assorted links

Sunday assorted links

Friday assorted links

1. The French may be moving back toward nuclear power.

2. “In fact, it is the least selective schools that are driving the national gender gap in bachelor’s degrees. For example, at for-profit colleges, most of which have very low admissions standards, 63 percent of students are female.”  Link here.

3. “…students at Oxford University are to replace clapping at student union events with “silent jazz hands” amid fears that applause could trigger anxiety.”  Link here.

4. David Brooks calls for 20-30 percent tipping (30 percent for smaller bills, say below $25, NYT).

5. Predict science to improve science, by Stefano DellaVigna, Devin Pope, and Eva Vivalt.  And here is a beta version of the associated “predict social science” website.

6. Who deserves the Nobel for China’s economic development?

7. Charles Barkley opines.

Thursday assorted links

1. Photomicography competition.

2. Even in Atlas Shrugged, this would not be a believable scene.

3. “It took Tesla just 168 working days to go from permits to a finished [Shanghai] plant.” (Bloomberg)

4. “Pakistan has been acknowledged by the World Bank among the top 20 global reformers this year. Pakistan is expected to improve its [Doing Business] ranking by 25 places in the report to be launched on Oct 24…”  Link here.

5. Roots of Indian economic reforms.

6. The title should be “Pedestrians are getting worse.”

Tuesday assorted links

1. The new left-wing critique of Facebook (and I predict it will stick, even if not always articulated as such).

2. How the internet is changing Russia’s most isolated major city (NYT).

3. Claims about Fortnite.  And transcript of my Elucidations philosophy podcast with Matt Teichman.

4. A rising expectations theory of the Chilean protests: ““Piñera’s government has always been preoccupied with reducing poverty, and has also designed policies that help the rich, so the middle class feels abandoned,” he said. “The middle class has been growing in Chile, but with a slowing economy, they feel like they were offered a path to the promised land and were never really let in.””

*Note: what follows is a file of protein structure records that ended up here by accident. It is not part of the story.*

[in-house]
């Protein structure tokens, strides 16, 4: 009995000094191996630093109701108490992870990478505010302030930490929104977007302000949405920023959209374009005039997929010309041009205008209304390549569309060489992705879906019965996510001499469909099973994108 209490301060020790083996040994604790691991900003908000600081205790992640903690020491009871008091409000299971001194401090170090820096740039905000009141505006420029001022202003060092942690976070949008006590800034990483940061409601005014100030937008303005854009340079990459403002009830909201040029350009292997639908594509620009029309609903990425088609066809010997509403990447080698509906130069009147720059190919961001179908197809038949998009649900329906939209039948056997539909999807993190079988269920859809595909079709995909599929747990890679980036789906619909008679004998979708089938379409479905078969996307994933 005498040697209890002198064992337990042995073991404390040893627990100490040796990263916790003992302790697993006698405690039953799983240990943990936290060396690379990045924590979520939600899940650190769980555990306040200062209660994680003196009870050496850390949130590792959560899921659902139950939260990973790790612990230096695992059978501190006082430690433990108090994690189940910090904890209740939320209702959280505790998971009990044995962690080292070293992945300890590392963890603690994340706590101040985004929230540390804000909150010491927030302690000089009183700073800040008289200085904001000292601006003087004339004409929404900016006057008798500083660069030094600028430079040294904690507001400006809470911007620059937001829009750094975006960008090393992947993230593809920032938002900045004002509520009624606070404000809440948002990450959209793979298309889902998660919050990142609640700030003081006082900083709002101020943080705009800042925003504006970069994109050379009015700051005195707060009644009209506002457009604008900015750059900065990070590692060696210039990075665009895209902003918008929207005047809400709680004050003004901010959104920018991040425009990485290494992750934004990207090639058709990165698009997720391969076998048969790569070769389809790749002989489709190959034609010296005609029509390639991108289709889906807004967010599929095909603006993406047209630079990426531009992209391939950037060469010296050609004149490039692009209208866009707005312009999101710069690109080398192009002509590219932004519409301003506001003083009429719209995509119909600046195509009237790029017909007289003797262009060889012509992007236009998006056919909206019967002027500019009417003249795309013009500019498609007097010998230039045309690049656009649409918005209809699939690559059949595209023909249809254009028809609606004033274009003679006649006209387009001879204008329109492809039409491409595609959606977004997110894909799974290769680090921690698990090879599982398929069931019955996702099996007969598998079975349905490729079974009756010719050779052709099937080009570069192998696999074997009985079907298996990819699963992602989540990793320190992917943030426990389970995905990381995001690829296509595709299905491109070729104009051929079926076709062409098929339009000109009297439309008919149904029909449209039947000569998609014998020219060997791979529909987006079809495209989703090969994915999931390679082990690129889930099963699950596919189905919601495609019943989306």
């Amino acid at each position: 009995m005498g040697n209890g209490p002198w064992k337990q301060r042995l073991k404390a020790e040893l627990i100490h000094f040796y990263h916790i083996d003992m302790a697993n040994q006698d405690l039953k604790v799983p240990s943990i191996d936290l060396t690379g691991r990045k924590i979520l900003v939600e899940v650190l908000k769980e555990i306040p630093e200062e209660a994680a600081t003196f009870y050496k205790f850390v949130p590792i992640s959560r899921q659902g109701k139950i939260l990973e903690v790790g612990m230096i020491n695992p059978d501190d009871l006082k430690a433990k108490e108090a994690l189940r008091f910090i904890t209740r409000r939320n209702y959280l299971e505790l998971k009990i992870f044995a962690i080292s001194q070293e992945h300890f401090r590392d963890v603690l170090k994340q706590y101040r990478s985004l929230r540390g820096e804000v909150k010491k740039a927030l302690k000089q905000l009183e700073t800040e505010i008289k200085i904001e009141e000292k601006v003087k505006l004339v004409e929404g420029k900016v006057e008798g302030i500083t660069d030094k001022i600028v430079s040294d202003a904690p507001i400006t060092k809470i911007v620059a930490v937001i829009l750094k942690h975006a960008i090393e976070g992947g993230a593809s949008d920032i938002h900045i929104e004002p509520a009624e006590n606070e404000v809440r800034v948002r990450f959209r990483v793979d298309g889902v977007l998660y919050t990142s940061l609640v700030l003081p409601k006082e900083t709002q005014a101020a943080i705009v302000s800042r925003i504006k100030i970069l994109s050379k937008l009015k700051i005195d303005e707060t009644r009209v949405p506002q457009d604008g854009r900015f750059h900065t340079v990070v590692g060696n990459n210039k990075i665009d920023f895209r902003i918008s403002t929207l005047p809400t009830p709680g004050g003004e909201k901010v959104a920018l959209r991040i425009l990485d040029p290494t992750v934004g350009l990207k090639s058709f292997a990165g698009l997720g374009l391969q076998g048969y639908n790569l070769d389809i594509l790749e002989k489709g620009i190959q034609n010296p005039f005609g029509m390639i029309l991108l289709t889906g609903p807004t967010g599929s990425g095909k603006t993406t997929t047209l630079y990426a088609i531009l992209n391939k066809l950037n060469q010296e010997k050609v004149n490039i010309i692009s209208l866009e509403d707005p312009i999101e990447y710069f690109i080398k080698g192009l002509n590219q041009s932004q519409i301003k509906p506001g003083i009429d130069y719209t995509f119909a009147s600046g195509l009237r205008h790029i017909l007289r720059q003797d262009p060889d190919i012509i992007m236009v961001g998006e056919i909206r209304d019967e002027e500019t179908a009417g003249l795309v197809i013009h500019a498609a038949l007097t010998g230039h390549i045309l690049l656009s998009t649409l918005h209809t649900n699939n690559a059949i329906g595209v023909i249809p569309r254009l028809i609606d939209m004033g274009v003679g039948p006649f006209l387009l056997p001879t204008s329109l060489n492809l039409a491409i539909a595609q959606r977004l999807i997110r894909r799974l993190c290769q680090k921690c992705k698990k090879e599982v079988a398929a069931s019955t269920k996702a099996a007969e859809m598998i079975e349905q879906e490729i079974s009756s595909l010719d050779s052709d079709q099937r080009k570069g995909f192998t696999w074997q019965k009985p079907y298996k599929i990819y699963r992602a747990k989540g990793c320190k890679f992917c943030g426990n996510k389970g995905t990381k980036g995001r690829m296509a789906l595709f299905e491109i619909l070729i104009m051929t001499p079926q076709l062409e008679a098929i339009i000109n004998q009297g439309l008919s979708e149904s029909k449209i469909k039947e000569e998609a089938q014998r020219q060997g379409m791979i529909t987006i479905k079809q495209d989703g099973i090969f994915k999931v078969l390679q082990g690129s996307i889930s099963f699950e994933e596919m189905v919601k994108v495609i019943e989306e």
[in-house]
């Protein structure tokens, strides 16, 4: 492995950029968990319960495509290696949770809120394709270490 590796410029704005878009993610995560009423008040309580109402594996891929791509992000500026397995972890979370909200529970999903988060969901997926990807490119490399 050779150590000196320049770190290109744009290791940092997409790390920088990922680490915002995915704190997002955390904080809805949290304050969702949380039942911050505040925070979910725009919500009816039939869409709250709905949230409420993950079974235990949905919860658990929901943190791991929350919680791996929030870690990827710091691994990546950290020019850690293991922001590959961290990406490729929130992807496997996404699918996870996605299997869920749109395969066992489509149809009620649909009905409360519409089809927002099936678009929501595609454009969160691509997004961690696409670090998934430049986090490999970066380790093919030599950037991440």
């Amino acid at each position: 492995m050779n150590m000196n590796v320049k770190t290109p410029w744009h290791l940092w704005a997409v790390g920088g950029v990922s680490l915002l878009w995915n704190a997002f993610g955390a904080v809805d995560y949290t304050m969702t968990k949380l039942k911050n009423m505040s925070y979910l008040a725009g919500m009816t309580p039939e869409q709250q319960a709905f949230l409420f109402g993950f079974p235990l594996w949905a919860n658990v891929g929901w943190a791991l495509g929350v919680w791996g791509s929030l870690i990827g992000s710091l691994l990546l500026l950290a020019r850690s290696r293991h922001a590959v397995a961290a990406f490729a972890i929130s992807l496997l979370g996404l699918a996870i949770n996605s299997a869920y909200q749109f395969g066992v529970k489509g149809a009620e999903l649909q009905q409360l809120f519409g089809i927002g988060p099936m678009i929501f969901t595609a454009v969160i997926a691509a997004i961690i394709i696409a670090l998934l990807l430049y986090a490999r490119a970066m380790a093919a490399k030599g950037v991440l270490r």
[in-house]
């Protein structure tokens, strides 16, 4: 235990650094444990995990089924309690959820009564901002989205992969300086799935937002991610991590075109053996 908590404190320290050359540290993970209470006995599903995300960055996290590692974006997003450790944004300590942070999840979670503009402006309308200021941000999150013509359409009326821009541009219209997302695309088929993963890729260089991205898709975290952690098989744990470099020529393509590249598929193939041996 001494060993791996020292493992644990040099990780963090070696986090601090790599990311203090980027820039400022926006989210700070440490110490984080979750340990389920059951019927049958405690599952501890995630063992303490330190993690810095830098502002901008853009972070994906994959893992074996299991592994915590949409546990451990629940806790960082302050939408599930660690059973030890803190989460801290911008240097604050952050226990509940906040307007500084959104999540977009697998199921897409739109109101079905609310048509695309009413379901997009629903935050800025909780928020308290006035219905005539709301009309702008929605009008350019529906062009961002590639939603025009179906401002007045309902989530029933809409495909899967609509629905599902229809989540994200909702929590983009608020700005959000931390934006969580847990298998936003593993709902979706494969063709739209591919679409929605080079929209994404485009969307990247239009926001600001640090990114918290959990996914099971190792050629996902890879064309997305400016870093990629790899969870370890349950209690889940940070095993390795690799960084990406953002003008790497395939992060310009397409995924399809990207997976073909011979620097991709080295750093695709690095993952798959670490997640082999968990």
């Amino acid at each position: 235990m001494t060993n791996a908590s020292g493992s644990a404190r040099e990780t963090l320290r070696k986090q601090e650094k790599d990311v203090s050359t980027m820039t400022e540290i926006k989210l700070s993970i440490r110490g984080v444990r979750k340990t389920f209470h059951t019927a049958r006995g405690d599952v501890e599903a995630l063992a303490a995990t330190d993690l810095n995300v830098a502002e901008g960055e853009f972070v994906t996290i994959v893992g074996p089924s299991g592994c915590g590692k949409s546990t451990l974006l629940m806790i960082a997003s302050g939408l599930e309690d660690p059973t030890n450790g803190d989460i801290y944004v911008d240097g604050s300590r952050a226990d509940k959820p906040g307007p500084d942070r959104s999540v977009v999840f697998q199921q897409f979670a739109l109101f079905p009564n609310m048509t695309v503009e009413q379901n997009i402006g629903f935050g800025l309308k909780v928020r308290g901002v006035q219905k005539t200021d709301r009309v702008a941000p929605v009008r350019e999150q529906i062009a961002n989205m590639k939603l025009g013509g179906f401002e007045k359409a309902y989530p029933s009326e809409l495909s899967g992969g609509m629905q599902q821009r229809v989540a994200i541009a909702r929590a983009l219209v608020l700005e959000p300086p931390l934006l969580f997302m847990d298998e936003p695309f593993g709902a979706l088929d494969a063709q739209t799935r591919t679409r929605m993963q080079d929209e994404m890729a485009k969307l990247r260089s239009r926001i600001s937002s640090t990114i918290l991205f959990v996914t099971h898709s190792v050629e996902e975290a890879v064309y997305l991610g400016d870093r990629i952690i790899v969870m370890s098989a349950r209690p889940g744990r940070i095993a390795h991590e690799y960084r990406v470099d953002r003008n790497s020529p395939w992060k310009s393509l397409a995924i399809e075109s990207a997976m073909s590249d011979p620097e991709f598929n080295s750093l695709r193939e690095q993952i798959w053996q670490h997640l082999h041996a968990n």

5. Ross Douthat on Watership Down (NYT).  And you can pre-order the new forthcoming Ross Douthat book The Decadent Society: How We Became the Victims of Our Own Success.

6. Republican control of state governments has not stopped the growth of government at the state level (median voter theorem still underrated).

Monday assorted links

1. Drone deliveries start in Virginia town.

2. “All the US politicians and pundits and social media virtue signalers who are quick to windbag opine on Hong Kong protests are quiet on Chile and Barcelona this week where brutal rioters are destroying their cities and police are aggressively cracking down.” That is from Sameer Chisty.  Not exactly how I would frame it, but a perspective worth hearing.

3. Sweet beverage taxes had no impact in three of the four major American cities studied.

4. Particulate matter has been rising in the U.S. since 2016 and that is bad.

5. New Kleiner and Soltas results on occupational licensing.  As a side note, if you think quantity restrictions on labor entry are so bad, are you also committed to thinking the dual of price restrictions — minimum wages — must fail too?  If not, what is the exact difference between those two cases?

Sunday assorted links

Monday assorted links

1. Portuguese political path dependence.

2. Japanese ninja student gets top marks for writing essay in invisible ink.  “Eimi Haga followed the ninja technique of “aburidashi”, spending hours soaking and crushing soybeans to make the ink.  The words appeared when her professor heated the paper over his gas stove.”

3. New part of Tale of Genji found.

4. An ecologist on tree thinning and wildfires.

5. Why was Nepal never colonized?

6. Young people who are convinced they should give away all of their inherited wealth.